Hillary Clinton continues demonstrating an unusual willingness to call out corporate bad actors by name, even as she courts big business support for her campaign.
The latest came Tuesday, when the Democratic presidential nominee posted an open letter to Wells Fargo customers, castigating the bank—and its leadership—for signing up millions of customers for online services they never requested.
The letter was timed to coincide with an appearance by Wells Fargo CEO John Stumpf before the Senate Banking Committee, his first Congressional testimony since the scandal erupted. “He owes all of you a clear explanation as to how this happened under his watch,” Clinton wrote. “There is simply no place for this kind of outrageous behavior in America.”
Clinton’s outspokenness fits a pattern the candidate has established over the course of her run: When a company make headlines for abusive practices, even if the story is relegated to the business pages, she calls them out by name—something presidential candidates have rarely done.
She’s been at it since launching her bid. In a major economic address last July, she catalogued “shocking” stories of financial industry malfeasance, denouncing HSBC for “allowing drug cartels to launder money” and the banks embroiled in the Libor Scandal. “There can be no justification or tolerance for this kind of criminal behavior,” she said, promising to prosecute individual executives. On several occasions, she’s laced into former Turing Pharmaceuticals CEO Martin Shkreli—this season’s poster boy for C-suite greed—over predatory pricing, at one rally calling him the “personification of the worst blind date that anybody in this audience has ever had.” Clinton has likewise name-checked Valeant Pharmaceuticals and, most recently, EpiPen maker Mylan Pharmaceuticals for jacking up their prices, pointing to her plan to force drugmakers to explain such increases.
And those weren’t the only corporate targets. The Democrat has also condemned companies seeking to shift their headquarters or operations abroad as a cost-cutting maneuver. Last December, she slammed Pfizer for its proposed merger with Allergan, a since-abandoned deal that would’ve enabled the company to relocate to low-tax Ireland. Ditto for Johnson Controls, an auto parts maker that advocated for the federal auto bailout during the financial crisis then pursued a tie-up with Tyco to move to Ireland. “Now, under the law, they call this an inversion,” Clinton told a New Hampshire crowd in February. “I call it a perversion, and I’m going after it.” This spring, she called out Carrier Corp. and Nabisco for announced plans to shut down U.S. operations and move them to locales with cheaper labor. “If a company like Nabisco outsources and ships jobs overseas, we’ll make you give back the tax breaks you received here in America,” she said in a March speech on the economy in Detroit. “If you aren’t going to invest in us, why should taxpayers invest in you?”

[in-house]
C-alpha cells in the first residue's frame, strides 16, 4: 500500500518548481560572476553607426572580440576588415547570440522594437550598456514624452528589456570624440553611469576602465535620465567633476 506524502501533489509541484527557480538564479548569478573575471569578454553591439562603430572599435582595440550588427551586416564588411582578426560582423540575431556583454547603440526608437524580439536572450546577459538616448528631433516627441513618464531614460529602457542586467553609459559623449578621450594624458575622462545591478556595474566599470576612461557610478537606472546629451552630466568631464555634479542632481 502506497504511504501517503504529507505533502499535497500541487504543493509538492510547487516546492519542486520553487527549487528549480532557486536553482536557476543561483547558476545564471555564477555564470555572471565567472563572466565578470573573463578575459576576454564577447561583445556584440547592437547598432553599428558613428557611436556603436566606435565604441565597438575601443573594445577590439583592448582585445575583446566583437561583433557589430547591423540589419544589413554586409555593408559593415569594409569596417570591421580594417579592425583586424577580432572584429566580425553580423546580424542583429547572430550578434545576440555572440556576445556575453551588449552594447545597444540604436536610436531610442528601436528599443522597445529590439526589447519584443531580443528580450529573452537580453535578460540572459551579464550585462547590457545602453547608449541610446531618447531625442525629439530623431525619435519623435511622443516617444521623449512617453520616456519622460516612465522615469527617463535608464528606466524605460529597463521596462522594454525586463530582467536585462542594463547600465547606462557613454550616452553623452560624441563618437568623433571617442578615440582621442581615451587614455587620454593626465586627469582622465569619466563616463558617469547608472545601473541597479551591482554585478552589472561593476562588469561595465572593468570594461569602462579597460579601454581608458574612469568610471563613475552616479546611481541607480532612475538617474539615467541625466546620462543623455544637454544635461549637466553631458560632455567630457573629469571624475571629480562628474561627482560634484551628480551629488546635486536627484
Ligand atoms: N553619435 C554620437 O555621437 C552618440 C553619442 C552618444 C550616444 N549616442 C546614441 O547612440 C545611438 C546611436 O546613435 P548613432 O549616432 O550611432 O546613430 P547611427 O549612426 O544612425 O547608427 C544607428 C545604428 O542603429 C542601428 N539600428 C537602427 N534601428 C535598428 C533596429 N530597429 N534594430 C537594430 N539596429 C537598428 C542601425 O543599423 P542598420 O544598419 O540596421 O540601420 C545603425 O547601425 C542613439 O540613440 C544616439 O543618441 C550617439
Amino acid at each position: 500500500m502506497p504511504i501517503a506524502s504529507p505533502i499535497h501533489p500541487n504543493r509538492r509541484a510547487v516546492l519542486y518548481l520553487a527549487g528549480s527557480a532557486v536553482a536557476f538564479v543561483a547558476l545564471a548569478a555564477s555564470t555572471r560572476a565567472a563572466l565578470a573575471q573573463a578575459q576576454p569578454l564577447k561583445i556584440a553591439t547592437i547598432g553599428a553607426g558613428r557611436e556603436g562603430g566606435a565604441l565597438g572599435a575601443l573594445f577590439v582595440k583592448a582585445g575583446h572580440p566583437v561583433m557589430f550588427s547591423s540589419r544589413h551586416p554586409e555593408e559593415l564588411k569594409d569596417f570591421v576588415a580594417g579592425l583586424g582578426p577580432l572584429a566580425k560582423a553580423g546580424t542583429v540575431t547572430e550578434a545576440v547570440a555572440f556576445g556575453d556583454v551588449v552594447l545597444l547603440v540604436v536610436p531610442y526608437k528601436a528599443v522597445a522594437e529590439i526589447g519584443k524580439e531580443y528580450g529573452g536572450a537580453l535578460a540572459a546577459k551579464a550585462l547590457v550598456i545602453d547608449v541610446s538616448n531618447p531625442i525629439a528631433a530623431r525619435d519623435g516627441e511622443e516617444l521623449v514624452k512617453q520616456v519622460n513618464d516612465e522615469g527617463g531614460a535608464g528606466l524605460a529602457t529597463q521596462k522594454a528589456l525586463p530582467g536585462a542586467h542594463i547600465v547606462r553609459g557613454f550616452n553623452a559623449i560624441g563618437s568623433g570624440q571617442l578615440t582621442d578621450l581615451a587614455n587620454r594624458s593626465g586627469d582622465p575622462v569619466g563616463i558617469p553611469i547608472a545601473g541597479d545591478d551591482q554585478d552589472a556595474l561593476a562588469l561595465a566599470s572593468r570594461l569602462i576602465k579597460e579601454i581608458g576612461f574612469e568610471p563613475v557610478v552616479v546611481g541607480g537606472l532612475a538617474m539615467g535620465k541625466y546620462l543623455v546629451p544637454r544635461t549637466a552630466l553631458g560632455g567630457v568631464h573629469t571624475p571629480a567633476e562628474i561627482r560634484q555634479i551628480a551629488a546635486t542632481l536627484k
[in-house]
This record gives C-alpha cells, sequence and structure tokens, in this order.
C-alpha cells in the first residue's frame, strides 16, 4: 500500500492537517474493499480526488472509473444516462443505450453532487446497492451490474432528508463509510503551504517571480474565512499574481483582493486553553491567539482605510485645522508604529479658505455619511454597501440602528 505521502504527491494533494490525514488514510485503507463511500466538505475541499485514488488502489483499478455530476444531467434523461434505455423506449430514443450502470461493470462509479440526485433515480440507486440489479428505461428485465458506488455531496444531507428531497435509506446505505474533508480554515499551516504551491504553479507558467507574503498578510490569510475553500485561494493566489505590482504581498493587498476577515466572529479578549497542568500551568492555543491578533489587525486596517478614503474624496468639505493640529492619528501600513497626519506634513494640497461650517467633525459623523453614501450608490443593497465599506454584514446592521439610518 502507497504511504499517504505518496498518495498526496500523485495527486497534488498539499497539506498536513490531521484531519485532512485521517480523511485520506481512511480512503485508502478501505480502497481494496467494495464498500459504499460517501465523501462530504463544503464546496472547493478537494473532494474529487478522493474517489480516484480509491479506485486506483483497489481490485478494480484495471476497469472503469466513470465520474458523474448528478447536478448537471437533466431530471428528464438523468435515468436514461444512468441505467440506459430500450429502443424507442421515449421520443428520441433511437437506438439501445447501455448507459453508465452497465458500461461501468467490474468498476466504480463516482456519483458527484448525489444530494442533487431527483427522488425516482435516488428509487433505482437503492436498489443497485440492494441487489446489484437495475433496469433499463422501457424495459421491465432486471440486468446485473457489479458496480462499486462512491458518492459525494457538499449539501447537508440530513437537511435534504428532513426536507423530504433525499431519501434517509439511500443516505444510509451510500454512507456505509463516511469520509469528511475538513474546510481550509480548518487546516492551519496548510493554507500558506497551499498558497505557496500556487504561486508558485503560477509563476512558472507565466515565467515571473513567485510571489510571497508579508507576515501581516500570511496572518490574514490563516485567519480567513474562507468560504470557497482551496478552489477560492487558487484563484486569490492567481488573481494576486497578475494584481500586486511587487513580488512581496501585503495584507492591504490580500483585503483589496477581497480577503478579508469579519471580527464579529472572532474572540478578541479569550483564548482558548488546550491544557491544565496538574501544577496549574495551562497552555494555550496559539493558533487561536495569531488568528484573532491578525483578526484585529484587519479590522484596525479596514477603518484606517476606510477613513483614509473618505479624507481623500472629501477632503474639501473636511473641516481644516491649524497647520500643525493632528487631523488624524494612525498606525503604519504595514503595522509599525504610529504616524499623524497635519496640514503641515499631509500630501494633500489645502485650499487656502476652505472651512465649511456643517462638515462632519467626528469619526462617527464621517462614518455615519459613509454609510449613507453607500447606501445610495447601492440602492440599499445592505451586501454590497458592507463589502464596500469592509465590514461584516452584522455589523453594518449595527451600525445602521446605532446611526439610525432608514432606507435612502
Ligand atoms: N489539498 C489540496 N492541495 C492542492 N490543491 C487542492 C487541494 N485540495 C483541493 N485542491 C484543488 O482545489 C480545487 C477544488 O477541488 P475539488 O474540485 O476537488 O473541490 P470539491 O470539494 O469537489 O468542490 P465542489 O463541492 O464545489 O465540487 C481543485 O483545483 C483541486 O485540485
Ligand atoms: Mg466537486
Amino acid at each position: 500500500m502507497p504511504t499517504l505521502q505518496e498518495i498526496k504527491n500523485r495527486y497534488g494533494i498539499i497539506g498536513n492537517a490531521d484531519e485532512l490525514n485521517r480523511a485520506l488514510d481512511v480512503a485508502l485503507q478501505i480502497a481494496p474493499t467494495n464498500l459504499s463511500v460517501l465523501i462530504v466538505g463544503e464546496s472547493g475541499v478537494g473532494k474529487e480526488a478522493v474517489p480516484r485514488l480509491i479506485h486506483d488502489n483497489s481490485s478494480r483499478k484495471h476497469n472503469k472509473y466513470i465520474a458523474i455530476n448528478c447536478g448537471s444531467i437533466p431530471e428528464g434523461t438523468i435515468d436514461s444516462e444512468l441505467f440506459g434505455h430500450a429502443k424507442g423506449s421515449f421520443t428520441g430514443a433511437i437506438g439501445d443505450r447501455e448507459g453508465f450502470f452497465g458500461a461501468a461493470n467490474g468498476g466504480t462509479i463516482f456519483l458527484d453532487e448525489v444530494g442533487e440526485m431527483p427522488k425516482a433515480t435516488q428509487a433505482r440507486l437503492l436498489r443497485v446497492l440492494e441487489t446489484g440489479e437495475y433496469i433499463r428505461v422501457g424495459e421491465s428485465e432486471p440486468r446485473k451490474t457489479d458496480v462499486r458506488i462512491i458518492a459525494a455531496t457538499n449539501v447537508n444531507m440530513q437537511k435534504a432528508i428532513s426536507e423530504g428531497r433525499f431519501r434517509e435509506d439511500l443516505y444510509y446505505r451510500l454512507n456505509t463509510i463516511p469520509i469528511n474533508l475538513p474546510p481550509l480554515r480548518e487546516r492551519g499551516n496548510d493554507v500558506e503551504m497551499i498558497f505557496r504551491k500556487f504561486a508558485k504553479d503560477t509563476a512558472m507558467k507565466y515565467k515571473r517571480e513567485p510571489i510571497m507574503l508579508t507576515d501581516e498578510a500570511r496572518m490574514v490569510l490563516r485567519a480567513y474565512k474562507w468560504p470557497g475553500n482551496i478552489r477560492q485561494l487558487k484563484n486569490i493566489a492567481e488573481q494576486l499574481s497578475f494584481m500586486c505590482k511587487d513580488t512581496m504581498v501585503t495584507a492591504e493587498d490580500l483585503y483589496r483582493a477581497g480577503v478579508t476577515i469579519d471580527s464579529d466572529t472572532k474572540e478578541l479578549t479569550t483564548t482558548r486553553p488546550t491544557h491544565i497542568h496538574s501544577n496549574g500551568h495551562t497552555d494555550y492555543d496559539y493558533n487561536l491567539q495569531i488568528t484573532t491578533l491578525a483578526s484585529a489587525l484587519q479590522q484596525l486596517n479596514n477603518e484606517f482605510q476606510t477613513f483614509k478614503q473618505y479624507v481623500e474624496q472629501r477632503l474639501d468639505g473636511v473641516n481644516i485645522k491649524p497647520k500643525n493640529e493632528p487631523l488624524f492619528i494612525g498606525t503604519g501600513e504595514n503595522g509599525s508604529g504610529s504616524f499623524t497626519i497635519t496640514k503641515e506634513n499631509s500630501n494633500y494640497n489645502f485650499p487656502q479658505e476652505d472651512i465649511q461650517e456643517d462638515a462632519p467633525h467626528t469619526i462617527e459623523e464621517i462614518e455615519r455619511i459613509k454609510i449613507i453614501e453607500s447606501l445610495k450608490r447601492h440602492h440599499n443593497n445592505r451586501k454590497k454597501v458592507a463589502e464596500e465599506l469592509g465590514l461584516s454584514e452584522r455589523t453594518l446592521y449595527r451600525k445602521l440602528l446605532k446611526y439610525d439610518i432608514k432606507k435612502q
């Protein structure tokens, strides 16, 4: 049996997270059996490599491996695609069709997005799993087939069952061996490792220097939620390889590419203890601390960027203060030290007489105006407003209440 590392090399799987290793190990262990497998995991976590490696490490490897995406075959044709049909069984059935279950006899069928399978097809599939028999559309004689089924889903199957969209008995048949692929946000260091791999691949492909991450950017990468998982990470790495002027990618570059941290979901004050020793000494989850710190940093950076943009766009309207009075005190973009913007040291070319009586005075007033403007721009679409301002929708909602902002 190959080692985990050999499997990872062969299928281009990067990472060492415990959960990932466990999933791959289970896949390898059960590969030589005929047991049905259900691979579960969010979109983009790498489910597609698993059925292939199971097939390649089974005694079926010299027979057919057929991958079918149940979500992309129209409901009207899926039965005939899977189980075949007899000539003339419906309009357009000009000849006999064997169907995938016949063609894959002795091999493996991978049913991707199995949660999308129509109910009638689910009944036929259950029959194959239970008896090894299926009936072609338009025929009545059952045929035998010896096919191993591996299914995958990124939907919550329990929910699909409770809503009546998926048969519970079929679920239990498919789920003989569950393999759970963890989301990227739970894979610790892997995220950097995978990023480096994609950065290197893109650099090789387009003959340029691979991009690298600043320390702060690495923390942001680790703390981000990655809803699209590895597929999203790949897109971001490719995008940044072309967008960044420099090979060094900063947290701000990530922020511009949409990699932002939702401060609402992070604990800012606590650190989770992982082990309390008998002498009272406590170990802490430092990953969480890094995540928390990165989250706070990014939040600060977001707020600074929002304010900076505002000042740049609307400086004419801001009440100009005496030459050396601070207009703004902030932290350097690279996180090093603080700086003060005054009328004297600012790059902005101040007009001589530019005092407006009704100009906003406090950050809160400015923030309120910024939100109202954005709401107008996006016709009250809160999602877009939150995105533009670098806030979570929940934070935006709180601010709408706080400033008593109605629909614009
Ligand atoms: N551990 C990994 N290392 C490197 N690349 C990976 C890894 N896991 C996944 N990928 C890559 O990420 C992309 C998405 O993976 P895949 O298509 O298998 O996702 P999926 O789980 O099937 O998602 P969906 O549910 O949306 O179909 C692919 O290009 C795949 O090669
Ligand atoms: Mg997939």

The campaign frames the tactic as part of a broader strategy to feature corporate do-gooders—those already engaged in profit-sharing with workers or environmental stewardship, for example—while applying some heat to bad actors. That is to say, Clinton isn’t hostile to big business but also won’t refrain from criticizing specific examples of what she sees as wrongdoing.
But it’s also a testament to an odd political moment, in which both parties are struggling to wrangle newly assertive populist energy from their bases. In the case of Wells Fargo, Clinton noted that the Consumer Financial Protection Bureau, an agency Republicans remain keen to curb or dismantle, secured most of the $185 million fine slapped on the bank. She pledged to defend it; to hold executives accountable for misconduct on their watch; and to break up any financial institution that proves “too big to manage.” But that looked like a gentle knuckle-wrapping next to what Stumpf faced in the Banking Committee hearing from Sen. Elizabeth Warren (D-Mass.). The liberal powerhouse excoriated Stumpf for “gutless leadership;” accused him of compelling his employees to cheat customers so he could put “hundreds of millions of dollars” in his own pocket; and told him he should resign and be “criminally investigated by both the Department of Justice and the Securities and Exchange Commission.”
Meanwhile, Donald Trump has taken on many of the same companies that Clinton has criticized, in arguably more memorable fashion. The Republican nominee called Pfizer’s proposed inversion “disgusting.” When Nabisco announced plans to move some operations to Mexico, he pledged to swear off Oreos. And he spent months inveighing against Carrier’s decision to move manufacturing jobs to Mexico. “I wanna do the number on Carrier, folks,” he said at one point and promised to slap tariffs on their products.
Corporate interests appear to accept that Clinton won’t pursue punitive policies, if their campaign giving is any indication. To a degree not witnessed in modern elections, the Democratic presidential nominee is swamping her GOP rival in contributions from across industry sectors. And her camp has made outreach to business leaders a formal component of her campaign, successfully recruiting a gold-plated roster of executives that typically lean right but have endorsed her in part out of fear of a Trump presidency.
This year, big business is finding that tough love beats the available alternative.
Correction: An earlier version of this story reported that Johnson Controls sought federal bailout money. It has been updated to reflect the fact that while Johnson Controls supported the auto bailout, it didn’t seek funds for itself.